Theme Park Insider

Weekly Top 10: The Things That Theme Park Employees Block Out While Working

May 18, 2015, 8:31 AM · I loved working for theme parks. There is nothing in this world that will match the energy that a theme park generates as thousands of people laugh, scream, and smile. There are side effects of all that happiness, though, and they will challenge your sanity to its limit. Below is just a tiny sample of what we block out, to keep our minds thinking about the task at hand.

Cast members
Disney California Adventure cast members, guide another crowd of guests

1. Background music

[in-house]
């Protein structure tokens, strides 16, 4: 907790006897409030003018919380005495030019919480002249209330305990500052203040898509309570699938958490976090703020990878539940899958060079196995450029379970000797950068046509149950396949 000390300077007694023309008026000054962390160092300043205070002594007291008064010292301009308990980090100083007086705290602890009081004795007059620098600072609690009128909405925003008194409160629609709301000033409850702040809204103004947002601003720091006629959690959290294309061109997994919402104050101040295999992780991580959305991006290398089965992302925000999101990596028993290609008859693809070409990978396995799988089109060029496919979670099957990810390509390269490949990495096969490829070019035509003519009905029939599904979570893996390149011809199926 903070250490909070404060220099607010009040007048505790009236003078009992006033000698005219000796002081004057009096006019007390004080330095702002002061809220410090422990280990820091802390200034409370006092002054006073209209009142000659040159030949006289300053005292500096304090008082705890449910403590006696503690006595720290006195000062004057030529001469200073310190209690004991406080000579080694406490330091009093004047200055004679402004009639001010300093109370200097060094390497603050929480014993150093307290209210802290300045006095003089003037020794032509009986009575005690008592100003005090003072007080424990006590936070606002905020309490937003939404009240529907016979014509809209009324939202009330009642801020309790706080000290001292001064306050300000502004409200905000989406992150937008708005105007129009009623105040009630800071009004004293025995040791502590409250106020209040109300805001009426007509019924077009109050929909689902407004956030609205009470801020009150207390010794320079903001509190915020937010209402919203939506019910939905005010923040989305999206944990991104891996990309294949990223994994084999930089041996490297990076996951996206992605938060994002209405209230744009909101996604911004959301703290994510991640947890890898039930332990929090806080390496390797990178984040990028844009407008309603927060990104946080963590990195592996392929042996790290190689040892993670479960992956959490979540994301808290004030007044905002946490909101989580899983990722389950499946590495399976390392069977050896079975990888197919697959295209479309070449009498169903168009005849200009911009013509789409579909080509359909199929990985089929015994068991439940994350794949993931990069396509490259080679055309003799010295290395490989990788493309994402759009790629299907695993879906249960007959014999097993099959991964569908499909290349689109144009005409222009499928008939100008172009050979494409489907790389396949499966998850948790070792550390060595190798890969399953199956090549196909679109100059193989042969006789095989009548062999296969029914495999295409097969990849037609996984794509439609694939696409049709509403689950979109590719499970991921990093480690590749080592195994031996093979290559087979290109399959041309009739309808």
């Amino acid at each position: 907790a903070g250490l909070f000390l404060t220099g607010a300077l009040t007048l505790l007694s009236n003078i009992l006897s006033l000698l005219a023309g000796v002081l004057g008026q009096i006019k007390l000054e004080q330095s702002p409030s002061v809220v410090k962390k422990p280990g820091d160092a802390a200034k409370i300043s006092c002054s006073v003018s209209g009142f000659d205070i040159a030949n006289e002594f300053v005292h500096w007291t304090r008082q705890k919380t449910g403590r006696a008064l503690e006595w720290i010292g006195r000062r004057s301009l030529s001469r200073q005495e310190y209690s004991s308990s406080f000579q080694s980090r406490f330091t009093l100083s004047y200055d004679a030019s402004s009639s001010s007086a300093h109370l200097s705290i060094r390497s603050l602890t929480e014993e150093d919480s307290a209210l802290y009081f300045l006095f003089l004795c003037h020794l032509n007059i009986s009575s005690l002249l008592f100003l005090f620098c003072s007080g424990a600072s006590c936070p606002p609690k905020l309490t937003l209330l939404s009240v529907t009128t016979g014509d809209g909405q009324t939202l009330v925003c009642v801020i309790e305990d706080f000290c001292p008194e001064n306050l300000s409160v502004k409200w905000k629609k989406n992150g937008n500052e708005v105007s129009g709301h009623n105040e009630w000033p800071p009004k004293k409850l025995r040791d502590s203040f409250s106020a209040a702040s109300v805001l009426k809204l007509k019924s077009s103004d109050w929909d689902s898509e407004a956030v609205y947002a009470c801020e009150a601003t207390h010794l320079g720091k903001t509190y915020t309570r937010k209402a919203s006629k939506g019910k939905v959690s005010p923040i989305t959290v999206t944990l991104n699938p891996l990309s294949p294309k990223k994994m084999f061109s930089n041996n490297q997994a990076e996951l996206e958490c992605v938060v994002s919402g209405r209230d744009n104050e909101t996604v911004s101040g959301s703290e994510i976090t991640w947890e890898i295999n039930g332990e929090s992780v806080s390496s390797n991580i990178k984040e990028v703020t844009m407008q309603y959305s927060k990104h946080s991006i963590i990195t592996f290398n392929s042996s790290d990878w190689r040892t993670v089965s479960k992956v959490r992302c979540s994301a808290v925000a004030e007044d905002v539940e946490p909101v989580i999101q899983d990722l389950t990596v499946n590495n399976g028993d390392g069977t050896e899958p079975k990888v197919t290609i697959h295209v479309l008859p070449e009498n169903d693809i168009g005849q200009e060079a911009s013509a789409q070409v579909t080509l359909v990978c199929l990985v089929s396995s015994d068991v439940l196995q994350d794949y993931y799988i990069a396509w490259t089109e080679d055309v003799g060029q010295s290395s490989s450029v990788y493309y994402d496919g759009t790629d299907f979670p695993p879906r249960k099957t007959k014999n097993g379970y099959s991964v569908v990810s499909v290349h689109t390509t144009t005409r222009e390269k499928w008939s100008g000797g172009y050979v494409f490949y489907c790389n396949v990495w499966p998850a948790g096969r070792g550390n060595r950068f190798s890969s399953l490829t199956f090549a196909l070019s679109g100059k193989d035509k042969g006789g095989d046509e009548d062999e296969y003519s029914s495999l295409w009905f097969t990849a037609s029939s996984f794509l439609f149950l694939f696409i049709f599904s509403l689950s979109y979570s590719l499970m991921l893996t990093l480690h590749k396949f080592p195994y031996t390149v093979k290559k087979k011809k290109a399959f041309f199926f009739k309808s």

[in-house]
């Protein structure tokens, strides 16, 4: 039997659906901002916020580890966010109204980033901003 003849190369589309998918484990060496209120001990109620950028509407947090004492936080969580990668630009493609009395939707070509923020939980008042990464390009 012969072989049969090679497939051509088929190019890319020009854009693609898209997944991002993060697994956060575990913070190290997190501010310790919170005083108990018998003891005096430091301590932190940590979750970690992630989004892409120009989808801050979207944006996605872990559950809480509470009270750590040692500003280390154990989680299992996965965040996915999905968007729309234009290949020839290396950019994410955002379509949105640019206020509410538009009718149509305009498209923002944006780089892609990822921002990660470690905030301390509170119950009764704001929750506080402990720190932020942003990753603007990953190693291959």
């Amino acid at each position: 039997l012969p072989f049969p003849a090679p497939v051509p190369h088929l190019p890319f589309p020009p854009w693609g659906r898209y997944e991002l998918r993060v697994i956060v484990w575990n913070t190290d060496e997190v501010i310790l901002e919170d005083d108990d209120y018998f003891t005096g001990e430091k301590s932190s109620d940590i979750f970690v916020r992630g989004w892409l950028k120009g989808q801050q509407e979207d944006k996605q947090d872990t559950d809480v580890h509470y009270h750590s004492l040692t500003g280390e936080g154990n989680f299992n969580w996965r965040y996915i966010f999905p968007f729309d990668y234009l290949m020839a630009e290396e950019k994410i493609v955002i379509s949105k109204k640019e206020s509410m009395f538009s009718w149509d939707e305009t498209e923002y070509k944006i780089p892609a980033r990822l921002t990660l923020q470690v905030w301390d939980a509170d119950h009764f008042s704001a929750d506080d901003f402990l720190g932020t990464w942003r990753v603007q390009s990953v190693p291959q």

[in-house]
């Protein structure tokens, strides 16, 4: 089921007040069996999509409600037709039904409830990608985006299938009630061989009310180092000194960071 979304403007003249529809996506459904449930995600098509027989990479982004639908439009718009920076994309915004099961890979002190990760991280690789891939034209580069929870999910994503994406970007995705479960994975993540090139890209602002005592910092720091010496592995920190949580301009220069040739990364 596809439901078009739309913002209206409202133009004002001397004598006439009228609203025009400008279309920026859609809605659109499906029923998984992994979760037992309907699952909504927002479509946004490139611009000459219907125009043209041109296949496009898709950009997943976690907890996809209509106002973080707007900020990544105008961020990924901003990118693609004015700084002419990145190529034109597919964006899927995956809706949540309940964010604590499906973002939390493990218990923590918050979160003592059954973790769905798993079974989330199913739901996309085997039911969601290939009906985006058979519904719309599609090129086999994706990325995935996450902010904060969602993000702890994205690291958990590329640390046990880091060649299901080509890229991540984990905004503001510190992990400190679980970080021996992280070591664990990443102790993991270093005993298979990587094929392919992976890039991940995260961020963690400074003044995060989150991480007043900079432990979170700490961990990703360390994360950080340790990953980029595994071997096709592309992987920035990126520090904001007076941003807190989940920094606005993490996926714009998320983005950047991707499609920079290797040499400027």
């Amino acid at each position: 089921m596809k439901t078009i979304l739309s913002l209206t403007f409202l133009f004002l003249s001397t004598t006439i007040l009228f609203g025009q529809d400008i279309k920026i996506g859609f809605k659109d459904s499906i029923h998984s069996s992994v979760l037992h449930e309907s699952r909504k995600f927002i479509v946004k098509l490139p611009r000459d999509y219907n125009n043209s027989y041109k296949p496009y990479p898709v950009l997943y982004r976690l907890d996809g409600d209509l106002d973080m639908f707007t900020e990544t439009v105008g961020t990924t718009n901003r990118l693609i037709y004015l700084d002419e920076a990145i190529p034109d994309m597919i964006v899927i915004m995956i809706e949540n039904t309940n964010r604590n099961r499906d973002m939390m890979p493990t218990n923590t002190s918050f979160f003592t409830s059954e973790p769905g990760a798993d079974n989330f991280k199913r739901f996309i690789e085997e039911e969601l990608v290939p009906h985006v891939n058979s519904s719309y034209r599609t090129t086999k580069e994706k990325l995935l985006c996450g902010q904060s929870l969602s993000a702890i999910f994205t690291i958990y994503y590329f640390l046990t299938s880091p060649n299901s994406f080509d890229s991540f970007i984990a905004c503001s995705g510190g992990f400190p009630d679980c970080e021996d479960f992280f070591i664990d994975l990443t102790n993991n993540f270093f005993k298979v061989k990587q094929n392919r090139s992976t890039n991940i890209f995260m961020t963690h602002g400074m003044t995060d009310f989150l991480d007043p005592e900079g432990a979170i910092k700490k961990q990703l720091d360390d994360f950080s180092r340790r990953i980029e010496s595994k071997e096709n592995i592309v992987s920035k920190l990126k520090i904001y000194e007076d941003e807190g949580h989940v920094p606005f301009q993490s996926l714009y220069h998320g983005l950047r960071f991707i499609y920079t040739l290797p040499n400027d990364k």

Seriously, it’s the same track of songs over a set period. If you’re lucky, you work outside of a heavily-themed area and get the general park sound, but for the poor souls who work areas where there is an extremely short set list... well, Fantasyland cast members, I feel your pain. I know during my tenure at the parks, I would blast music on my drive into work and keep playing that set list in my head until the end of the day.

2. Babies crying

There is always that one baby in a crowd who has reached his or her limit for stimulation. I understand that sometimes you need to take a baby with you to a theme park, but, for me, it can kill the experience for everyone around you. While this doesn’t apply to everyone, my fellow brothers and sisters who work in the designated kiddie areas know this pain well. There's nothing like the screams of a little one who is meeting a fur character for the first time... and doesn’t understand the character is not going to eat them.

3. Attraction and mechanical noises